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When The Shooting Stops

SATURDAY JOURNAL

After Jamie Rouse killed a teacher and a student at his school, the questions began. Why did he do it? Could his parents have prevented it? A family faces the truth of what their son has done.

April 22, 2000|RICHARD E. MEYER | Times Staff Writer

Jamie suggests to Steve Abbott that they switch places. Steve drives the Chevy pickup back down Abernathy Road. With Stephen Ray trailing in his car, Steve turns right on Buford Station Road. Jamie holds the rifle in his lap. Steve hears him say that now he can shoot the trooper, who usually parks in front of the Richland campus. Steve starts to wonder, even to worry. Jamie has to be joking, just acting big. When they turn right on Highway 31, they will be able to see the school. It is a collection of single-story tan brick buildings with gray trim and covered walkways, sprawled alongside the road. Steve will later say that if there was a cop, he would have turned south away from school. The trooper is not there. So he turns north, toward campus. Maybe now, Steve thinks, Jamie will drop whatever is bothering him and forget about it.

Steve pulls the pickup into the main entrance for students. He turns left to park where he usually does, up by the football field. "No, wait," Jamie says. "Park over here in the front." It is Jamie's truck, so Steve leaves it, nose out, alongside several cars on a strip of grass in front of two portable classrooms, near the north doors to the school. Jamie grabs the rifle and jumps out. The clip is in. Only now, Steve will testify later, does he believe that Jamie is going to do something.

Steve hurls his door open and climbs out.

"Jamie!" he yells.

But Jamie keeps walking.

"Jamie!" he yells again and again.

Jamie does not stop.

Steve gives chase, but he gets scared. He freezes up, slows down. He tries to run. Jamie is more than 20 feet ahead of him.

At 7:55 a.m., on Wednesday, Nov. 15, 1995, James Elison Rouse walks into the north hall at Richland School. He has brown eyes, black hair. It is cropped in back and on the sides, but it is a foot long on top and tied in a ponytail. He has a high-average IQ of 115. He is 5 feet and 7 inches, and he weighs 122 pounds. He has a deep voice, short strides and a hunched-over gait. He is carrying his Remington Viper .22-caliber rifle with the cartridges in its clip.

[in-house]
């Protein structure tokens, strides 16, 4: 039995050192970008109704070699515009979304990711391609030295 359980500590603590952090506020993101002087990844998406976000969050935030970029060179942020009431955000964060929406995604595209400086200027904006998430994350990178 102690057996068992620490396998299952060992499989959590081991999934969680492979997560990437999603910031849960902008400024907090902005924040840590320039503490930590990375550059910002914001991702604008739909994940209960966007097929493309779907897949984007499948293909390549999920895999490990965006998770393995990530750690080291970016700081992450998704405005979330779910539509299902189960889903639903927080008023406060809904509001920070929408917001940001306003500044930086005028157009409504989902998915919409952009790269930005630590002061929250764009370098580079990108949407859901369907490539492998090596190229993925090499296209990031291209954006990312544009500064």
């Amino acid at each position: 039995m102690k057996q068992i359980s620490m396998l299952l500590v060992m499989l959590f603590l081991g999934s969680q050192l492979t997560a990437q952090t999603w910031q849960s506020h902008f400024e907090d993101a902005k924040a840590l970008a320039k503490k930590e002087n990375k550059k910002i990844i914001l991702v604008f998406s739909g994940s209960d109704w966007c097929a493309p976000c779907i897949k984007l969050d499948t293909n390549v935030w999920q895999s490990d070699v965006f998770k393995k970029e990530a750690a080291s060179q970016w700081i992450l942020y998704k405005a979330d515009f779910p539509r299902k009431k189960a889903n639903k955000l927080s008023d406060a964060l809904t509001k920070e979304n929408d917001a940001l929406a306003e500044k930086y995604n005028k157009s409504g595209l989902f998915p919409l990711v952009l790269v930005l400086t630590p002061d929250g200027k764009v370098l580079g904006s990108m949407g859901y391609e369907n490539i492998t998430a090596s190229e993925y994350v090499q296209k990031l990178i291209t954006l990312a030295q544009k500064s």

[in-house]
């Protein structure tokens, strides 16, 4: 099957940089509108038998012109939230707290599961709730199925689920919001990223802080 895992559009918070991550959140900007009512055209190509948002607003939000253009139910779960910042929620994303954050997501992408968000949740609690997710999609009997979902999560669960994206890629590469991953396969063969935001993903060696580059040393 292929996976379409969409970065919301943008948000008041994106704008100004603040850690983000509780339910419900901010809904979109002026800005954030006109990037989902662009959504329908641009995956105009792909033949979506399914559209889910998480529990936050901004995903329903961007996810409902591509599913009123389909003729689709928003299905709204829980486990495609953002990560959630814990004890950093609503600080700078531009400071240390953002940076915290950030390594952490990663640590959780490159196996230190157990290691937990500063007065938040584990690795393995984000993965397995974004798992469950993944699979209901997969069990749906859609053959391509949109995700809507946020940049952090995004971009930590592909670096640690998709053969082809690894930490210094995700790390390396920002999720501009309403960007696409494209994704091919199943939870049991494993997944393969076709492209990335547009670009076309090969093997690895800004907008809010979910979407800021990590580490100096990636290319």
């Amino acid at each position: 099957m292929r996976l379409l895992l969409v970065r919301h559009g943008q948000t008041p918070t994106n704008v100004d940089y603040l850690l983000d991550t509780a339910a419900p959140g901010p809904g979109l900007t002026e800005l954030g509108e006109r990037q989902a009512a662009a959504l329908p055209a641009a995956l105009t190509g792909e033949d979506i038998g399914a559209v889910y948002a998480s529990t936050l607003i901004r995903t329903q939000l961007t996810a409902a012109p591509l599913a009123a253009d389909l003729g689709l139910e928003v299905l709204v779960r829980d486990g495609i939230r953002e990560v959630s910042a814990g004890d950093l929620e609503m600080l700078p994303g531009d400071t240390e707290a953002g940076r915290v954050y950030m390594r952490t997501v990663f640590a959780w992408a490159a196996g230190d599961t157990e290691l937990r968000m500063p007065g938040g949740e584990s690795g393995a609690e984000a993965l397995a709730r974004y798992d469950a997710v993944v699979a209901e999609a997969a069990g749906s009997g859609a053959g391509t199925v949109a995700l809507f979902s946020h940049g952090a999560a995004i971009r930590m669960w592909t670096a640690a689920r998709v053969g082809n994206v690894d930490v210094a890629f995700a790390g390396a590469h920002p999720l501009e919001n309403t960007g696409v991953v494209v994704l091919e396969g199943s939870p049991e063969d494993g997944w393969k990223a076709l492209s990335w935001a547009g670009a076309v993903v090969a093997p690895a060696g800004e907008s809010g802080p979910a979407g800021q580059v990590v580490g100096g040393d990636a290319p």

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"I don't remember feeling angry. I wasn't feeling nothing. Like I said, I don't remember feeling anything. Period. Empty. Hollow. I guess that 'empty' would be probably the best word. I was just--I wasn't the same. I wasn't feeling anything, that's the point. All day. I mean, you know, I was empty the whole day. Just nothing."

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He walks through double doors and down the hallway. It is noisy. He walks to the right, a foot or two from the cinder-block wall. It is lined with steel lockers. He walks by four classrooms. They have students and teachers inside. He walks with his head up. The pace is normal. He walks with the butt of the rifle tucked up under his right arm, like a hunter carrying a gun through a field. Some students walk in front of him, others walk behind, still others pass him going the other way. Some notice his gun. They think it is a joke. One of them notices his face. It is blank. Jamie does not speak.

Carolyn Foster and Carol Yancey, teachers with classrooms diagonally across from each other, are talking about cooking. It is Carolyn's turn to host Thanksgiving dinner for her extended family. She has asked Carol for a recipe. 'I have [it] this morning,' Carol tells her, and they go into Carolyn's classroom to make a copy. They step back into the hall and are going over the directions when Jamie walks by. They are the first teachers he sees. Both look up. Carol Yancey thinks, "What are you doing with that gun?" A student hears Carolyn Foster ask: "Jamie, what are you doing?"

Jamie does not say anything. He lifts the rifle to his shoulder, and he aims. He tries to fire, but the safety is on. So he flicks it off, and he shoots. Because the Viper is semiautomatic, he does not have to recock it. He aims again and pulls the trigger once more. One bullet hits Carol Yancey on the left side of her forehead, below the hairline. It makes a small hole and explodes fragments of her skull into her brain. The bullet expands and blows a larger hole in her skull above her left ear as it leaves. It tears off a big patch of scalp. The other bullet hits Carolyn Foster in her left upper lip. It knocks out two teeth, shreds her tongue and severs her right carotid artery and her right jugular vein. It lodges in the right side of her neck. Both teachers fall. Carol Yancey strikes her head hard. Blood flows from Carolyn Foster's mouth, and pink froth bubbles from her nose. She looks up. She tries to get up, but she cannot. Some students look at Jamie. He wears an empty grin.

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